Today is the International Day of Peace (“Peace Day”). Established in 1981 by a unanimous United Nations resolution, the General Assembly has declared this as a day devoted to “commemorating and strengthening the ideals of peace both within and among all nations and peoples.”
When Homer’s Iliad was first written down in the 8th century BCE, the story of the Trojan war was already an old one. From existing oral tradition, audiences knew the tales of the long siege, the epic duels outside the city walls, and the cunning trick that finally won the war.
In the end, the magnificent city was burned to the ground, never to rise again.
But had it ever existed? By the time the field of archaeology began to take shape in the 19th century, many were skeptical, considering the epic to be pure fiction, a founding myth imagining a bygone heroic era. But some scholars believed that behind the superhuman feats and divine miracles there must have been a grain of historical truth – a war that was really fought, and a place where it happened.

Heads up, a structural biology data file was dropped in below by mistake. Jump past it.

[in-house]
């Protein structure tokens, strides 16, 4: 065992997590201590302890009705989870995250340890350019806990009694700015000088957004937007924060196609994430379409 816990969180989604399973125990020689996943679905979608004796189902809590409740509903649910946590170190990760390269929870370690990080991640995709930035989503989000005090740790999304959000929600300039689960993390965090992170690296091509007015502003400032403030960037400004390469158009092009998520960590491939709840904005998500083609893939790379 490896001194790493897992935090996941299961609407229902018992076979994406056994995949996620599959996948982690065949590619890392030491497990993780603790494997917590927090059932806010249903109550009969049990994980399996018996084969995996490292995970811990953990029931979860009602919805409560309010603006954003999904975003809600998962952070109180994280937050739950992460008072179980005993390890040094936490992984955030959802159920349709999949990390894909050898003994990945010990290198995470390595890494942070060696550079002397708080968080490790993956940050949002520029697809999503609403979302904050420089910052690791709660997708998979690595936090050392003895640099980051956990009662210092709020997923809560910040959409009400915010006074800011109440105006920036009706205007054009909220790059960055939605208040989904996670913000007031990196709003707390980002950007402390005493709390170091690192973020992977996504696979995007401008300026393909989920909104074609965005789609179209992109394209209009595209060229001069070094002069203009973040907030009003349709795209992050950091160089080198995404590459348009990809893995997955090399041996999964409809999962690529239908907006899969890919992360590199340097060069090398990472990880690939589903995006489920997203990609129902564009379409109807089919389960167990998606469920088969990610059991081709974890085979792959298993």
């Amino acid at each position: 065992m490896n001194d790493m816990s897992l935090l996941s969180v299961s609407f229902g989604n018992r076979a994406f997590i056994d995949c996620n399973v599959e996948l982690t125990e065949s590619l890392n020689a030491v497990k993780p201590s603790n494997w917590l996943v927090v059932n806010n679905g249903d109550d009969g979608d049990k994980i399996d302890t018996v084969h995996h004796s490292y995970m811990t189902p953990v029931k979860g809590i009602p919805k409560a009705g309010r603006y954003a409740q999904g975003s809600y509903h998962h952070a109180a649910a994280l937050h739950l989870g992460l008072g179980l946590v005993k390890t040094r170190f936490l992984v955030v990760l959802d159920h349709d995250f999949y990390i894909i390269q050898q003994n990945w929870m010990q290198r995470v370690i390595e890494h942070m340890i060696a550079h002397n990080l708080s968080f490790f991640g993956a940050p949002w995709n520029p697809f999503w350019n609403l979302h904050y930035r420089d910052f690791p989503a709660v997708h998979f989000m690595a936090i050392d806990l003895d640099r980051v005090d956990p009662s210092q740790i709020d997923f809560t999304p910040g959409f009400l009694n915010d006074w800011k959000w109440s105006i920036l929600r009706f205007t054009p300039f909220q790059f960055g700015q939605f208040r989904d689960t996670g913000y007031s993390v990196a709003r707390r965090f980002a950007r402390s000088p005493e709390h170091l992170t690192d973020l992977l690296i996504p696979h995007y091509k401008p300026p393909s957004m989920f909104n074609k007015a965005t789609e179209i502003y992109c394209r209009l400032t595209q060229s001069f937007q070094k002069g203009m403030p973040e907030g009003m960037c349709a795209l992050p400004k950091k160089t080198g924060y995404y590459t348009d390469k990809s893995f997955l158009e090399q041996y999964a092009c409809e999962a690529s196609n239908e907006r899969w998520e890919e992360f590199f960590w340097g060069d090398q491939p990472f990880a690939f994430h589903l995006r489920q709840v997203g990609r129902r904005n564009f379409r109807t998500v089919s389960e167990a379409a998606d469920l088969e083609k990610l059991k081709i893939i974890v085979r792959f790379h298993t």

Frank Calvert was one such believer. He had spent his youth traveling and learning about ancient civilizations before accompanying his brother Frederick on a diplomatic mission to the northwest Anatolian region of Çanakkale. It was here that Homer described the Greek encampment at the mouth of the Scamander river. And it was here that fate brought Frank into contact with a journalist and geologist named Charles Maclaren. Locals and travelers had long speculated that Troy might’ve stood on one of the surrounding hilltops. But Maclaren had been one of the first to publish a detailed topographical study of the area. He believed he had found the site – a 32-meter mound known by the name Hisarlık, derived from the Turkish word for “fortress.” Frank Calvert began to survey the site, but lacked the funds for a full excavation. This was where the wealthy German businessman and amateur archaeologist Heinrich Schliemann came in. At Calvert’s invitation, Schliemann visited the grounds in 1868, and decided to excavate. Eager to find the ancient city, Schliemann tore massive trenches all the way to the base of the hill. There, he uncovered a hoard of precious artifacts, jewelry, and metalwork, including two diadems and a copper shield. Schliemann took full credit for the discovery, announcing that he had found Troy and the treasure of its king Priam. But the real treasure was elsewhere.